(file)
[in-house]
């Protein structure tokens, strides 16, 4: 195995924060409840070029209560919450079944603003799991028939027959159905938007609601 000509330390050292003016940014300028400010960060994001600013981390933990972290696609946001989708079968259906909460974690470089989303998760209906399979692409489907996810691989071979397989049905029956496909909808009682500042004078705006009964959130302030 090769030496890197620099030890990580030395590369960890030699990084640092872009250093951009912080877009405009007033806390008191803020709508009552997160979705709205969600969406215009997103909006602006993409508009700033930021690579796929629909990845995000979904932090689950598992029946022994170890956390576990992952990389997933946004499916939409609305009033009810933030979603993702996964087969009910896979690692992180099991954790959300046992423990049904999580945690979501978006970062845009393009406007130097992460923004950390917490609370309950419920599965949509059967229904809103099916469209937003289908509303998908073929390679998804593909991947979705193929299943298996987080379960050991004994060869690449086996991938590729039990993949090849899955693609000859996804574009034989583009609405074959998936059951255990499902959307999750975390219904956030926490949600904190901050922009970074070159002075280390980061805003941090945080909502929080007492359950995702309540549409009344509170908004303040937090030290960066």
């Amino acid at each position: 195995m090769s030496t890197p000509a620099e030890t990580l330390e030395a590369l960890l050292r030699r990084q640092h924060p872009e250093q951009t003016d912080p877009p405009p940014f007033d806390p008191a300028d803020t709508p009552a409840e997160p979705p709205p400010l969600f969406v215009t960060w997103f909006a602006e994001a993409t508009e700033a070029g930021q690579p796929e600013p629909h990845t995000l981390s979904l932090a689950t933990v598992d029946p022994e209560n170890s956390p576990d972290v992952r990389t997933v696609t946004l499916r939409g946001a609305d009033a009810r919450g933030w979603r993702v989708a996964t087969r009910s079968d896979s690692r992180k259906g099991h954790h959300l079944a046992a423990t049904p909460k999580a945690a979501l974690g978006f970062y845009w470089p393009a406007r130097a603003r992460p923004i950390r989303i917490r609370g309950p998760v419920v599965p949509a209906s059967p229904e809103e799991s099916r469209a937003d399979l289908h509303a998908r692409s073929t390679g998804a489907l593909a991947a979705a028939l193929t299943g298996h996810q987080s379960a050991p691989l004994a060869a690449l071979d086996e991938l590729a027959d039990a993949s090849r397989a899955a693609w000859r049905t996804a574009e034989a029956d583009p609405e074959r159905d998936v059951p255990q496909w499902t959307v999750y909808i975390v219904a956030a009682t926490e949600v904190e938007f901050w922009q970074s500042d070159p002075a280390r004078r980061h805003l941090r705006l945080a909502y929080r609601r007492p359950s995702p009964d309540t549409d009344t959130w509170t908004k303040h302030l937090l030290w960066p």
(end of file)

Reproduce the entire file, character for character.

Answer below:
[in-house]
């Protein structure tokens, strides 16, 4: 195995924060409840070029209560919450079944603003799991028939027959159905938007609601 000509330390050292003016940014300028400010960060994001600013981390933990972290696609946001989708079968259906909460974690470089989303998760209906399979692409489907996810691989071979397989049905029956496909909808009682500042004078705006009964959130302030 090769030496890197620099030890990580030395590369960890030699990084640092872009250093951009912080877009405009007033806390008191803020709508009552997160979705709205969600969406215009997103909006602006993409508009700033930021690579796929629909990845995000979904932090689950598992029946022994170890956390576990992952990389997933946004499916939409609305009033009810933030979603993702996964087969009910896979690692992180099991954790959300046992423990049904999580945690979501978006970062845009393009406007130097992460923004950390917490609370309950419920599965949509059967229904809103099916469209937003289908509303998908073929390679998804593909991947979705193929299943298996987080379960050991004994060869690449086996991938590729039990993949090849899955693609000859996804574009034989583009609405074959998936059951255990499902959307999750975390219904956030926490949600904190901050922009970074070159002075280390980061805003941090945080909502929080007492359950995702309540549409009344509170908004303040937090030290960066």
């Amino acid at each position: 195995m090769s030496t890197p000509a620099e030890t990580l330390e030395a590369l960890l050292r030699r990084q640092h924060p872009e250093q951009t003016d912080p877009p405009p940014f007033d806390p008191a300028d803020t709508p009552a409840e997160p979705p709205p400010l969600f969406v215009t960060w997103f909006a602006e994001a993409t508009e700033a070029g930021q690579p796929e600013p629909h990845t995000l981390s979904l932090a689950t933990v598992d029946p022994e209560n170890s956390p576990d972290v992952r990389t997933v696609t946004l499916r939409g946001a609305d009033a009810r919450g933030w979603r993702v989708a996964t087969r009910s079968d896979s690692r992180k259906g099991h954790h959300l079944a046992a423990t049904p909460k999580a945690a979501l974690g978006f970062y845009w470089p393009a406007r130097a603003r992460p923004i950390r989303i917490r609370g309950p998760v419920v599965p949509a209906s059967p229904e809103e799991s099916r469209a937003d399979l289908h509303a998908r692409s073929t390679g998804a489907l593909a991947a979705a028939l193929t299943g298996h996810q987080s379960a050991p691989l004994a060869a690449l071979d086996e991938l590729a027959d039990a993949s090849r397989a899955a693609w000859r049905t996804a574009e034989a029956d583009p609405e074959r159905d998936v059951p255990q496909w499902t959307v999750y909808i975390v219904a956030a009682t926490e949600v904190e938007f901050w922009q970074s500042d070159p002075a280390r004078r980061h805003l941090r705006l945080a909502y929080r609601r007492p359950s995702p009964d309540t549409d009344t959130w509170t908004k303040h302030l937090l030290w960066p």